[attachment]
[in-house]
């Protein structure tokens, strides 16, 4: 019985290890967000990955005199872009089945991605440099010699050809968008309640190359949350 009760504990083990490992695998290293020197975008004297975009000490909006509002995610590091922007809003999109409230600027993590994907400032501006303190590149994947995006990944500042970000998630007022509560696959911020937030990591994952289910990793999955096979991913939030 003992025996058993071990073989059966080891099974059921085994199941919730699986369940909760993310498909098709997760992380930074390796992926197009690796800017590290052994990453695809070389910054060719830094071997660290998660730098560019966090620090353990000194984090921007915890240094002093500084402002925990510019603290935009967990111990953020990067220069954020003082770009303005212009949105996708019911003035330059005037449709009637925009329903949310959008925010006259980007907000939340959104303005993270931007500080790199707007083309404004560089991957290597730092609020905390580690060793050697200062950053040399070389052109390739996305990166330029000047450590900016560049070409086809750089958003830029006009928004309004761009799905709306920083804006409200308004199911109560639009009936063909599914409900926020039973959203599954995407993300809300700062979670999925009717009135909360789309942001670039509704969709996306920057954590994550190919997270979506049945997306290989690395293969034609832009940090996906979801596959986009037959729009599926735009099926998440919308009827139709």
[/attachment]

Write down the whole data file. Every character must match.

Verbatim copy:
[in-house]
């Protein structure tokens, strides 16, 4: 019985290890967000990955005199872009089945991605440099010699050809968008309640190359949350 009760504990083990490992695998290293020197975008004297975009000490909006509002995610590091922007809003999109409230600027993590994907400032501006303190590149994947995006990944500042970000998630007022509560696959911020937030990591994952289910990793999955096979991913939030 003992025996058993071990073989059966080891099974059921085994199941919730699986369940909760993310498909098709997760992380930074390796992926197009690796800017590290052994990453695809070389910054060719830094071997660290998660730098560019966090620090353990000194984090921007915890240094002093500084402002925990510019603290935009967990111990953020990067220069954020003082770009303005212009949105996708019911003035330059005037449709009637925009329903949310959008925010006259980007907000939340959104303005993270931007500080790199707007083309404004560089991957290597730092609020905390580690060793050697200062950053040399070389052109390739996305990166330029000047450590900016560049070409086809750089958003830029006009928004309004761009799905709306920083804006409200308004199911109560639009009936063909599914409900926020039973959203599954995407993300809300700062979670999925009717009135909360789309942001670039509704969709996306920057954590994550190919997270979506049945997306290989690395293969034609832009940090996906979801596959986009037959729009599926735009099926998440919308009827139709």